This year’s hurricane season has just begun, and already it’s exposing our communities’ vulnerability to storms. Flash flooding. Power outages. Inundated subways and washed-out train lines. Millions of gallons of raw sewage overflowing into streets and basements. All of which you documented. And it’s expected to get worse with climate change.
So we’re talking to the people who can fix that.
On July 22, our president Curt Johnson visited Washington, D.C. at the invitation of Senator Chris Murphy, speaking to U.S. Senators and Representatives about what Connecticut and New York experienced earlier this month.
Watch video of the full event, hosted by Climate Power and the League of Conservation Voters, or skip to Curt’s and Senator Murphy’s remarks.
It’s a crucial time: senators are considering a massive, bipartisan infrastructure bill that can help our communities prepare for storms like Elsa. You can help by making sure your senators hear Curt’s message–our action form makes it easy to share your storm story.
Read more in our joint press release, below.
MURPHY, CURT JOHNSON OF SAVE THE SOUND DISCUSSED CLIMATE CHANGE IMPACT ACROSS CONNECTICUT, COASTAL RESILIENCY
WASHINGTON—U.S. Senators Chris Murphy (D-Conn.), Chairman of the U.S. Senate Appropriations Subcommittee on Homeland Security, and Curt Johnson, President of Save the Sound, on Thursday joined Climate Power and the League of Conservation Voters (LCV) for a press conference on Capitol Hill about the human toll of climate-fueled extreme weather and the urgency of action. Murphy and Johnson focused on climate change’s impact in Connecticut and how it has affected coastal resiliency in the state.
“In Connecticut, we sit on top of a multi-trillion dollar asset, Long Island Sound. It powers our economy, it defines the culture of our state. There is no more important economic and ecological asset to our state than the Long Island Sound. But the Long Island Sound is warming at a rate four times that of the ocean by which it sits with grave consequences for our state,” said Murphy. “[T]his is existential to our state—so reliant on a Long Island Sound, whose waters are rising, whose temperatures are increasing, and which presents an enormous threat to the majority of Connecticut’s population, which lives right on that body of water. So I’m really glad to have with us today, somebody who has led the fight on raising awareness about the effects of climate change on Long Island Sound, my great friend from Save the Sound, Curt Johnson.”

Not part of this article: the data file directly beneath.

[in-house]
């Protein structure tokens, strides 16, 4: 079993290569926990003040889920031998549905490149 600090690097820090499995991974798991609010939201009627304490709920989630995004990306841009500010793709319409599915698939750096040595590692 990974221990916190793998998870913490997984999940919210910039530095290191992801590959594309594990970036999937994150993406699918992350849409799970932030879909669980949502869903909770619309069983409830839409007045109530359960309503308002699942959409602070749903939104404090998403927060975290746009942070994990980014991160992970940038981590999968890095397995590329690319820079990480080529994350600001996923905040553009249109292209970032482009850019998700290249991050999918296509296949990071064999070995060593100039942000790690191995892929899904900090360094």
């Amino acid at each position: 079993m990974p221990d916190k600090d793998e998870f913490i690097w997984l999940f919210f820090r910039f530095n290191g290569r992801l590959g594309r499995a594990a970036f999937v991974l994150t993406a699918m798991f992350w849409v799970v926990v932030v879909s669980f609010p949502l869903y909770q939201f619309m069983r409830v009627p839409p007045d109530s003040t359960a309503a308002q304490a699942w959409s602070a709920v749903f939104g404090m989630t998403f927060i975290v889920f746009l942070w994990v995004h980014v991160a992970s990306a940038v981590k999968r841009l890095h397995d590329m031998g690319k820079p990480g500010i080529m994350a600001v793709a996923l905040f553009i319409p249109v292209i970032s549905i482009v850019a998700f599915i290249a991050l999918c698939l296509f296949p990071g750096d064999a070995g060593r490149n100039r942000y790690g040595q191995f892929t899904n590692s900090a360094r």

“If you described to me 30 years ago the kind of extreme heat and wildfires, and the resulting soot and asthma rates, that we’re hearing about today, I would’ve thought you were out of your mind—but now it’s threatening all of our lives every day,” said Johnson. “Just a couple weeks ago here in Connecticut, a minimum of 89 million gallons of raw sewage mixed with polluted stormwater entered our rivers during Tropical Storm Elsa. If another country dumped that in our waters, there would be war. But we’re doing it to ourselves, by our failure to stop the climate crisis that’s causing extreme storms and our failure to maintain the sewage pipe infrastructure that protects our health and environment.”
Johnson continued: “We have to take action now. Action to fix the pipes, to build green infrastructure that captures stormwater, to restore our vibrant coastal marshes that absorb waves. And bold action to cut the climate emissions that are behind this devastation. Thanks to Senator Murphy and our entire Congressional delegation for fighting for two essential federal infrastructure and climate bills needed to save our way of life today. Congress and our state leaders must prioritize clean transportation, clean energy, justice, and public health. Our todays and tomorrows depend on it.”
As Chairman of the U.S. Senate Appropriations Subcommittee on Homeland Security, Murphy oversees funding for the Federal Emergency Management Agency (FEMA), which funds projects to mitigate the effects of natural disasters, such as making coastline more resilient. Murphy has been vocal about supporting resilience projects that would help coastal communities combat climate change and rebuild the economy, including sending a letter earlier this year to President Joe Biden.